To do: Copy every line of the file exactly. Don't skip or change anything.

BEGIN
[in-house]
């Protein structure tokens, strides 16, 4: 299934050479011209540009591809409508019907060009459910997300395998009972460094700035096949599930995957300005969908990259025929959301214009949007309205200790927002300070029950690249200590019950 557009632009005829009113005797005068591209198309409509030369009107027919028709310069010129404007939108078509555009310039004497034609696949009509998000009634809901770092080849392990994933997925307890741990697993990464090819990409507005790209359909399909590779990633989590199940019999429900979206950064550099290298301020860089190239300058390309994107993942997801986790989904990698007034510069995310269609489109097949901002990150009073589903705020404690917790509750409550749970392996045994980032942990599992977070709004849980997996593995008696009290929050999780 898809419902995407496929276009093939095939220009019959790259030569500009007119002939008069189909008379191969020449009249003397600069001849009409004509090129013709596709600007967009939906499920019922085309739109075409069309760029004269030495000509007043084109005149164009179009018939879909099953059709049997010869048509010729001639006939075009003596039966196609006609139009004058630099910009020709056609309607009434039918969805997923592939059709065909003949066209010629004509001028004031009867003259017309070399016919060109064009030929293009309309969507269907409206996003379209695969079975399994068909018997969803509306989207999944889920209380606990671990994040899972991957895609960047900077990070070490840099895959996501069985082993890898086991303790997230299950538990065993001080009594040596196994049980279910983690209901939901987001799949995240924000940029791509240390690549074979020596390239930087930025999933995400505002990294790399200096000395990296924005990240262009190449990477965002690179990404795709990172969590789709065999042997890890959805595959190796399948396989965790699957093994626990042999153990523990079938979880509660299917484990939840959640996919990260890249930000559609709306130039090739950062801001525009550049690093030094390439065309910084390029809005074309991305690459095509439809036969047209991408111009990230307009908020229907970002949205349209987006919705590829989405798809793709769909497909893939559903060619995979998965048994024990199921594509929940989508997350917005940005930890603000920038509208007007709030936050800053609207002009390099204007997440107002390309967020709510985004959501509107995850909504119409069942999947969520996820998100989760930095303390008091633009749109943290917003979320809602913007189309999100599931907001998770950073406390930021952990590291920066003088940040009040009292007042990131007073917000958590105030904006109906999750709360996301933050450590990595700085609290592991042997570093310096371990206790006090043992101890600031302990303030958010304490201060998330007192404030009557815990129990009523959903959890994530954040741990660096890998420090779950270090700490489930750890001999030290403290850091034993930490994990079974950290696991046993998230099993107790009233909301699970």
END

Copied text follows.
[in-house]
């Protein structure tokens, strides 16, 4: 299934050479011209540009591809409508019907060009459910997300395998009972460094700035096949599930995957300005969908990259025929959301214009949007309205200790927002300070029950690249200590019950 557009632009005829009113005797005068591209198309409509030369009107027919028709310069010129404007939108078509555009310039004497034609696949009509998000009634809901770092080849392990994933997925307890741990697993990464090819990409507005790209359909399909590779990633989590199940019999429900979206950064550099290298301020860089190239300058390309994107993942997801986790989904990698007034510069995310269609489109097949901002990150009073589903705020404690917790509750409550749970392996045994980032942990599992977070709004849980997996593995008696009290929050999780 898809419902995407496929276009093939095939220009019959790259030569500009007119002939008069189909008379191969020449009249003397600069001849009409004509090129013709596709600007967009939906499920019922085309739109075409069309760029004269030495000509007043084109005149164009179009018939879909099953059709049997010869048509010729001639006939075009003596039966196609006609139009004058630099910009020709056609309607009434039918969805997923592939059709065909003949066209010629004509001028004031009867003259017309070399016919060109064009030929293009309309969507269907409206996003379209695969079975399994068909018997969803509306989207999944889920209380606990671990994040899972991957895609960047900077990070070490840099895959996501069985082993890898086991303790997230299950538990065993001080009594040596196994049980279910983690209901939901987001799949995240924000940029791509240390690549074979020596390239930087930025999933995400505002990294790399200096000395990296924005990240262009190449990477965002690179990404795709990172969590789709065999042997890890959805595959190796399948396989965790699957093994626990042999153990523990079938979880509660299917484990939840959640996919990260890249930000559609709306130039090739950062801001525009550049690093030094390439065309910084390029809005074309991305690459095509439809036969047209991408111009990230307009908020229907970002949205349209987006919705590829989405798809793709769909497909893939559903060619995979998965048994024990199921594509929940989508997350917005940005930890603000920038509208007007709030936050800053609207002009390099204007997440107002390309967020709510985004959501509107995850909504119409069942999947969520996820998100989760930095303390008091633009749109943290917003979320809602913007189309999100599931907001998770950073406390930021952990590291920066003088940040009040009292007042990131007073917000958590105030904006109906999750709360996301933050450590990595700085609290592991042997570093310096371990206790006090043992101890600031302990303030958010304490201060998330007192404030009557815990129990009523959903959890994530954040741990660096890998420090779950270090700490489930750890001999030290403290850091034993930490994990079974950290696991046993998230099993107790009233909301699970």